Turning to FIG. 5, a flow chart 500 showing example steps of a process for determining the camera-to-display latency of the electronic device 100 of FIGS. 1, 2, 3, and 4 using the test setup of FIGS. 1 and 2. As shown, upon the process starting at a start step 502, the process advances to a step 504 at which the device under test (DUT), which in this example is the electronic device 100, is placed inside the test enclosure 101. Next at a step 506, the first and second photocells 102, 104 are positioned adjacent to the touch-sensitive display component 108 (more particularly, adjacent to the complementary surface 106 of the touch panel 110 thereof). More particularly, the second photocell 104 is positioned adjacent to a region of the touch-sensitive display component at which it is anticipated that the optical display 112 thereof will output an image in response to the first light 136 begin received by the camera 134. The exact positioning of the first photocell 102 along the complementary surface 106 is less significant, so long as that photocell is positioned so that, when actuated, the simulated touch provided thereby can be sensed by the touch panel 110.

Next, at a step 508, the first LED 120 and lens 132 are positioned proximate the camera 134 (with the lens in between the first LED and camera) such that, when the first LED is illuminated, the first light 136 will be received by the camera. Additionally, at the step 508, the second LED 122 is positioned proximate the first photocell 102 so that, when the second LED illuminates, the second light 138 is directed toward that photocell for receipt thereby. It is presumed, as part of this positioning process, that the first and second LEDs are series-connected between the terminals 126, 128 of the flash control module 130. In other embodiments it is possible that the two different LEDs would not be series-connected but rather can be connected in parallel with one another between the same two terminals 126 and 128, or even connected to different respective terminals of the flash control module.

Further, at a step 509, the touch-sensitive display component 108 (or touch panel 110 thereof) is recalibrated to null out the effect of the de-energized photocells 102, 104 (or open-circuit electrodes, in an alternate embodiment as discussed below in relation to FIG. 6) that make contact with the touch-sensitive display component/touch panel. Additionally in the present embodiment it is presumed that, as part of the step 506, the photocells 102, 104 are coupled to ground as shown in FIG. 1. That said, when discrete photocells are used with a self-capacitance (also known as absolute capacitance) touch system, it can in the alternative be more effective to leave one terminal of the photocell floating, and the other terminal grounded, particularly when the physical area of the photoconductive channel in the photocell is small compared to the total contact area of the photocell.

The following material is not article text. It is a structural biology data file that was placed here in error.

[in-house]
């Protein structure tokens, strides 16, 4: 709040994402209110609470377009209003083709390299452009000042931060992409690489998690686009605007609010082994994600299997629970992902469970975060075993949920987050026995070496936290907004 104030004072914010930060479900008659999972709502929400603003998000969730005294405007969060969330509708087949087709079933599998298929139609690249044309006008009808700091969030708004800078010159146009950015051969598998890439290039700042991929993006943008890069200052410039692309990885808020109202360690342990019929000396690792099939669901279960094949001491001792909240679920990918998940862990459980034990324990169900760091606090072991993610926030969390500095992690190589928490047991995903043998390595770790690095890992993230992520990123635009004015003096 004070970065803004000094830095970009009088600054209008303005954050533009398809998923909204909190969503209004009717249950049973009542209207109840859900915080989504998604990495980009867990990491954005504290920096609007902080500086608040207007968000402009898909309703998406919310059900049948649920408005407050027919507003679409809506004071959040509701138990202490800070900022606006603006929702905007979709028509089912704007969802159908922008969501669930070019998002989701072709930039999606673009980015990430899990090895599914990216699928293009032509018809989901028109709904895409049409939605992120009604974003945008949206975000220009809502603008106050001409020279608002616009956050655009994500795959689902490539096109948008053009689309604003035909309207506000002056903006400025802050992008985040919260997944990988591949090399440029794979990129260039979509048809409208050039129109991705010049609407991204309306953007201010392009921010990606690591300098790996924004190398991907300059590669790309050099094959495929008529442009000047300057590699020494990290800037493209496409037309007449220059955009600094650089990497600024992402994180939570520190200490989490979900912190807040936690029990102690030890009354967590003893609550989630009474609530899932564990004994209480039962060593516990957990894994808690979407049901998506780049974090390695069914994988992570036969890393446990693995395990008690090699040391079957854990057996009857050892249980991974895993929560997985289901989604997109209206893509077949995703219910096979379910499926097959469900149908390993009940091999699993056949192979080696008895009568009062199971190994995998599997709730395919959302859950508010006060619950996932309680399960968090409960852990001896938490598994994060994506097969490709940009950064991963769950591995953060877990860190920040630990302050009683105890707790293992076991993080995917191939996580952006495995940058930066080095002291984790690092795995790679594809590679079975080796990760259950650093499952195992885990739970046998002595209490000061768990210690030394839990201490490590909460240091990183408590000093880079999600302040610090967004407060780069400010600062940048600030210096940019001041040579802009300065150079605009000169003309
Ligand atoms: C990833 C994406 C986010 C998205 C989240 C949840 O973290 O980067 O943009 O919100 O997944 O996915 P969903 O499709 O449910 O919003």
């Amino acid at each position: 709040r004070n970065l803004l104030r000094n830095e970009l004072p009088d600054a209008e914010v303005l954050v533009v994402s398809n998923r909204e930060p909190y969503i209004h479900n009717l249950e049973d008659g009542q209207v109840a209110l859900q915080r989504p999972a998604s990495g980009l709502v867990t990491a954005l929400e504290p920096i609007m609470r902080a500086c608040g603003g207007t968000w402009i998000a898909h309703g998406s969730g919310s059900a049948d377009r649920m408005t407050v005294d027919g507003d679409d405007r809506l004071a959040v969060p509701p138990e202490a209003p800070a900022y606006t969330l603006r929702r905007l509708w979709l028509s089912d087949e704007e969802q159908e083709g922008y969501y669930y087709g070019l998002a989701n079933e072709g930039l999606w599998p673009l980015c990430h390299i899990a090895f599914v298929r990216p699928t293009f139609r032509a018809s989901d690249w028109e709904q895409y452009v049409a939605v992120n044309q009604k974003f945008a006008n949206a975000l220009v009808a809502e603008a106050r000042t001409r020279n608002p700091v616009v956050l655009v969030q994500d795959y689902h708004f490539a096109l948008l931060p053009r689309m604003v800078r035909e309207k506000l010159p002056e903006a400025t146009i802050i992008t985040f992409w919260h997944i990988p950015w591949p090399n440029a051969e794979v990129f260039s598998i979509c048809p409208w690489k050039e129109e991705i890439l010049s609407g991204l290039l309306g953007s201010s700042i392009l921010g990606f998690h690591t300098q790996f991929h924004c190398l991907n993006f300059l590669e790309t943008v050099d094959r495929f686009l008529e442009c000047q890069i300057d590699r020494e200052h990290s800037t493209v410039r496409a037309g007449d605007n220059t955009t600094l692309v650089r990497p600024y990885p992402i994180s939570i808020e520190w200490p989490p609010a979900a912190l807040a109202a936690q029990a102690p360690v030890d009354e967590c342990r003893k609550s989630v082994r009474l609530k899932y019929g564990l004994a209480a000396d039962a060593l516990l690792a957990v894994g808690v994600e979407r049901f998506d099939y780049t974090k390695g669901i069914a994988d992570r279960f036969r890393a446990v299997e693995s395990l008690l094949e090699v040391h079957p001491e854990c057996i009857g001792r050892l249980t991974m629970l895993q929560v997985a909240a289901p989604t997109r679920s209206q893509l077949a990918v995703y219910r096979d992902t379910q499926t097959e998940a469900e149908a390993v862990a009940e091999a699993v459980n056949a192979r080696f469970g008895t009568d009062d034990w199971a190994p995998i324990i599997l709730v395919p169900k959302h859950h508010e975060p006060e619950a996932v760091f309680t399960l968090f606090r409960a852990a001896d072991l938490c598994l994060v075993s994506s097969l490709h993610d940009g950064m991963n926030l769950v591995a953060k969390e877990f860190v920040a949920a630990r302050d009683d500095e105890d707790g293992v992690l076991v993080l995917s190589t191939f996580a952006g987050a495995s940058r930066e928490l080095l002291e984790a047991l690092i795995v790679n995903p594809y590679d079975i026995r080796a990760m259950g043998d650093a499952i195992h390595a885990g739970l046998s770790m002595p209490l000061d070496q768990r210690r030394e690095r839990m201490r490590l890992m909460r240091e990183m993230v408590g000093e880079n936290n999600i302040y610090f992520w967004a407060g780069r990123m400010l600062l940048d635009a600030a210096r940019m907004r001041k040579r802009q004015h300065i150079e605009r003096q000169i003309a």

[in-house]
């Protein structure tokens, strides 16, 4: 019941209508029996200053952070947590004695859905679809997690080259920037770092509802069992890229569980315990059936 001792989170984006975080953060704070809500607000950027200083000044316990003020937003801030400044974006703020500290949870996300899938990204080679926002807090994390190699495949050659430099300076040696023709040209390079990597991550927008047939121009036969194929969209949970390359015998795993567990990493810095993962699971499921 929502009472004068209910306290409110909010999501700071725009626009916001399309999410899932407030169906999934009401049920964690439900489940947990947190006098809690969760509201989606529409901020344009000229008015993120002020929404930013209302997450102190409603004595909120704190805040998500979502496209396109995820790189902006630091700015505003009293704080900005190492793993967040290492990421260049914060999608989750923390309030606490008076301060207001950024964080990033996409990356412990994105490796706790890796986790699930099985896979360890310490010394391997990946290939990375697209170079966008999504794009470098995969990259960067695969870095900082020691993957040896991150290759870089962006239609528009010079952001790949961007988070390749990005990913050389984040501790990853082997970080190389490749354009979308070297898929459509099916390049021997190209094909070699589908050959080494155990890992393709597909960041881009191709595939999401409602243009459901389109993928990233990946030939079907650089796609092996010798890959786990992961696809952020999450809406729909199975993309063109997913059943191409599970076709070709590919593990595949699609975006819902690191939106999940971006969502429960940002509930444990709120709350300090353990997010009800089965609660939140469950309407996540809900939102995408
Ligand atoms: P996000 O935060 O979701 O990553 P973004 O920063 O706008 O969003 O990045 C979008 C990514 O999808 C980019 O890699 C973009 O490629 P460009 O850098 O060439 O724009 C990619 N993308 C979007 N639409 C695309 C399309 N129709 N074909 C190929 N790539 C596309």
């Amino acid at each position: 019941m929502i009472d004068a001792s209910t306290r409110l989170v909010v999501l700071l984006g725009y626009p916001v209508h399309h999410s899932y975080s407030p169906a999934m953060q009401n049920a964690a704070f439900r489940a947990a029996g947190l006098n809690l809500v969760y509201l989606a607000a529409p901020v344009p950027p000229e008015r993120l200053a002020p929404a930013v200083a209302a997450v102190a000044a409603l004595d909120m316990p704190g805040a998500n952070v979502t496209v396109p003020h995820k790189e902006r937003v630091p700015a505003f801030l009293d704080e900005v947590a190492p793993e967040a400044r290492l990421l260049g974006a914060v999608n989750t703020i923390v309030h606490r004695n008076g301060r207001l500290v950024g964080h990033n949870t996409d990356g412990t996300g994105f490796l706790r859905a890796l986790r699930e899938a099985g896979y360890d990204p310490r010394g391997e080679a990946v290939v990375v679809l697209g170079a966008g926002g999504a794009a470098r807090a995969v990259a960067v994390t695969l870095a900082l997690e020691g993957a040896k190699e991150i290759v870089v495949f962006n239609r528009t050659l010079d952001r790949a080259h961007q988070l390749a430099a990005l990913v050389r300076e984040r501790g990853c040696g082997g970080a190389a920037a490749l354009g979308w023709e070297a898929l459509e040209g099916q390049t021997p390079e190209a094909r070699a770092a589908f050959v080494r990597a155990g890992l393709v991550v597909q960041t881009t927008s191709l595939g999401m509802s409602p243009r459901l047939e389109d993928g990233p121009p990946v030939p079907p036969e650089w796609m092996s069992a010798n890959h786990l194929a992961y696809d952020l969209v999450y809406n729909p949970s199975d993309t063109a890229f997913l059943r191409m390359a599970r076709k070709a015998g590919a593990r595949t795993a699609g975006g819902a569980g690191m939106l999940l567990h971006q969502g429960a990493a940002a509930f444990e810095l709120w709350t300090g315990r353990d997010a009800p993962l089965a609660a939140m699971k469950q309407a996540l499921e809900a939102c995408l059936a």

Although not shown in FIG. 5, it should further be appreciated that in some embodiments one or more of the steps 502, 504, 506, 508, and 509 can also involve or be accompanied by a step in which the electronic device receives a command (e.g., provided by way of an operator) to enter a camera-to-display latency test mode of operation. In such a test mode, the electronic device 100 particularly becomes configured so that it will operate in accordance with additional steps of the flow chart 500 discussed below, and particularly (a) will operate to generate images such as the image 142 on the optical display component 112 corresponding to light received at the camera 134, and (b) will operate to be ready for, and to receive, two touches, and (c) will operate to determine the camera-to-display latency upon detecting such pairs of touches. Such a camera-to-display latency test mode of operation can in some circumstances occur upon initiation of a camera-to-display testing program or software application on the electronic device 100.